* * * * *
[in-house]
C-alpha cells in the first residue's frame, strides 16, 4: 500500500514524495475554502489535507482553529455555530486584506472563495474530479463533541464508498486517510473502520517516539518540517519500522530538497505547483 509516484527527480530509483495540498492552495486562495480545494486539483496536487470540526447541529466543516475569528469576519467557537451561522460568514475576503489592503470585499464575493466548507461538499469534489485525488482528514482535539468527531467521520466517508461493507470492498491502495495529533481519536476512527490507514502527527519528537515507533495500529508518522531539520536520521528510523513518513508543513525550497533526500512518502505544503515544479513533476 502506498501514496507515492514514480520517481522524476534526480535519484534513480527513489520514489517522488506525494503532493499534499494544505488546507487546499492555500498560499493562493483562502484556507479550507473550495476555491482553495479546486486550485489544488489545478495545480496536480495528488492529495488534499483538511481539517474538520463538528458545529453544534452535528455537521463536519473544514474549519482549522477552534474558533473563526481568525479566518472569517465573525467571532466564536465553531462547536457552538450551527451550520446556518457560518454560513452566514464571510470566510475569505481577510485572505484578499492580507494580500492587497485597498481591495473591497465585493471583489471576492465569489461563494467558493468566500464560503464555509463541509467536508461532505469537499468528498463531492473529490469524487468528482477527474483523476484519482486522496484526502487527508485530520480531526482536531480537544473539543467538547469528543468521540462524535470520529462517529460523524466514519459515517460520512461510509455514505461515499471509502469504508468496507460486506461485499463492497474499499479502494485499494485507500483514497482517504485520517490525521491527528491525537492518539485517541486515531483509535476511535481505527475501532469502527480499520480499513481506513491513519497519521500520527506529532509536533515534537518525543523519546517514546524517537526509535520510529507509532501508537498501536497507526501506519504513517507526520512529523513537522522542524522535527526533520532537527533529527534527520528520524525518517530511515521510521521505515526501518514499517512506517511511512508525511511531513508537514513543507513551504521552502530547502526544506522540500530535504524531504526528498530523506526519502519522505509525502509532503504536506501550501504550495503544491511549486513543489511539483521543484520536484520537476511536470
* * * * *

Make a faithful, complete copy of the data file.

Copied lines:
[in-house]
C-alpha cells in the first residue's frame, strides 16, 4: 500500500514524495475554502489535507482553529455555530486584506472563495474530479463533541464508498486517510473502520517516539518540517519500522530538497505547483 509516484527527480530509483495540498492552495486562495480545494486539483496536487470540526447541529466543516475569528469576519467557537451561522460568514475576503489592503470585499464575493466548507461538499469534489485525488482528514482535539468527531467521520466517508461493507470492498491502495495529533481519536476512527490507514502527527519528537515507533495500529508518522531539520536520521528510523513518513508543513525550497533526500512518502505544503515544479513533476 502506498501514496507515492514514480520517481522524476534526480535519484534513480527513489520514489517522488506525494503532493499534499494544505488546507487546499492555500498560499493562493483562502484556507479550507473550495476555491482553495479546486486550485489544488489545478495545480496536480495528488492529495488534499483538511481539517474538520463538528458545529453544534452535528455537521463536519473544514474549519482549522477552534474558533473563526481568525479566518472569517465573525467571532466564536465553531462547536457552538450551527451550520446556518457560518454560513452566514464571510470566510475569505481577510485572505484578499492580507494580500492587497485597498481591495473591497465585493471583489471576492465569489461563494467558493468566500464560503464555509463541509467536508461532505469537499468528498463531492473529490469524487468528482477527474483523476484519482486522496484526502487527508485530520480531526482536531480537544473539543467538547469528543468521540462524535470520529462517529460523524466514519459515517460520512461510509455514505461515499471509502469504508468496507460486506461485499463492497474499499479502494485499494485507500483514497482517504485520517490525521491527528491525537492518539485517541486515531483509535476511535481505527475501532469502527480499520480499513481506513491513519497519521500520527506529532509536533515534537518525543523519546517514546524517537526509535520510529507509532501508537498501536497507526501506519504513517507526520512529523513537522522542524522535527526533520532537527533529527534527520528520524525518517530511515521510521521505515526501518514499517512506517511511512508525511511531513508537514513543507513551504521552502530547502526544506522540500530535504524531504526528498530523506526519502519522505509525502509532503504536506501550501504550495503544491511549486513543489511539483521543484520536484520537476511536470